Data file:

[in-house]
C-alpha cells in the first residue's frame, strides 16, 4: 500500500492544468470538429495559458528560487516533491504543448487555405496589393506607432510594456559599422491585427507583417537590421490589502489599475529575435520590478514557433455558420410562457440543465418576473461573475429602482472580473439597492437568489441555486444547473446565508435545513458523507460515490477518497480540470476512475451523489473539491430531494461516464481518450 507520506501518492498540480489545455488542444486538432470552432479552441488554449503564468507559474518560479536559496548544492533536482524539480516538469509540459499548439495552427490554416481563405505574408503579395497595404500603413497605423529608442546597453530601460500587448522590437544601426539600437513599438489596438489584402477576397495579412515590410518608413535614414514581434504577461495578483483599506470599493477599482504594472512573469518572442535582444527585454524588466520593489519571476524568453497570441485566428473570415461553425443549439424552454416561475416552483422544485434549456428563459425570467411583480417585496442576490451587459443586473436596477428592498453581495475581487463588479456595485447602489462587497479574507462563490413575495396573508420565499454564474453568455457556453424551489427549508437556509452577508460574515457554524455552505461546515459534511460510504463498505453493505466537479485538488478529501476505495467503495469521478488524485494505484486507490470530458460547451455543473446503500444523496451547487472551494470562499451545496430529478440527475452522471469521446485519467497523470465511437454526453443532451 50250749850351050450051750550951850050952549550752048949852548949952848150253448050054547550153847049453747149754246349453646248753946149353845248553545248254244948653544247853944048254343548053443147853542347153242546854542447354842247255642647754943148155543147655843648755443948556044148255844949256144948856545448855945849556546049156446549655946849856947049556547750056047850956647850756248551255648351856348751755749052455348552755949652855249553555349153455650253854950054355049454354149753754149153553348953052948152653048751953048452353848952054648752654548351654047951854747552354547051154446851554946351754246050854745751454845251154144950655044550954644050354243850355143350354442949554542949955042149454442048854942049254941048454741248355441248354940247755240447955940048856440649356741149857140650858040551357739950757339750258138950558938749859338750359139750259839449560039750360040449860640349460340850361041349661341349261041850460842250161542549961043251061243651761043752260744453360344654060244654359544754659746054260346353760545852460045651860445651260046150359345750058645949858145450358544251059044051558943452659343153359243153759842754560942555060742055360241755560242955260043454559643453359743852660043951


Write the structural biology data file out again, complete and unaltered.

[in-house]
C-alpha cells in the first residue's frame, strides 16, 4: 500500500492544468470538429495559458528560487516533491504543448487555405496589393506607432510594456559599422491585427507583417537590421490589502489599475529575435520590478514557433455558420410562457440543465418576473461573475429602482472580473439597492437568489441555486444547473446565508435545513458523507460515490477518497480540470476512475451523489473539491430531494461516464481518450 507520506501518492498540480489545455488542444486538432470552432479552441488554449503564468507559474518560479536559496548544492533536482524539480516538469509540459499548439495552427490554416481563405505574408503579395497595404500603413497605423529608442546597453530601460500587448522590437544601426539600437513599438489596438489584402477576397495579412515590410518608413535614414514581434504577461495578483483599506470599493477599482504594472512573469518572442535582444527585454524588466520593489519571476524568453497570441485566428473570415461553425443549439424552454416561475416552483422544485434549456428563459425570467411583480417585496442576490451587459443586473436596477428592498453581495475581487463588479456595485447602489462587497479574507462563490413575495396573508420565499454564474453568455457556453424551489427549508437556509452577508460574515457554524455552505461546515459534511460510504463498505453493505466537479485538488478529501476505495467503495469521478488524485494505484486507490470530458460547451455543473446503500444523496451547487472551494470562499451545496430529478440527475452522471469521446485519467497523470465511437454526453443532451 50250749850351050450051750550951850050952549550752048949852548949952848150253448050054547550153847049453747149754246349453646248753946149353845248553545248254244948653544247853944048254343548053443147853542347153242546854542447354842247255642647754943148155543147655843648755443948556044148255844949256144948856545448855945849556546049156446549655946849856947049556547750056047850956647850756248551255648351856348751755749052455348552755949652855249553555349153455650253854950054355049454354149753754149153553348953052948152653048751953048452353848952054648752654548351654047951854747552354547051154446851554946351754246050854745751454845251154144950655044550954644050354243850355143350354442949554542949955042149454442048854942049254941048454741248355441248354940247755240447955940048856440649356741149857140650858040551357739950757339750258138950558938749859338750359139750259839449560039750360040449860640349460340850361041349661341349261041850460842250161542549961043251061243651761043752260744453360344654060244654359544754659746054260346353760545852460045651860445651260046150359345750058645949858145450358544251059044051558943452659343153359243153759842754560942555060742055360241755560242955260043454559643453359743852660043951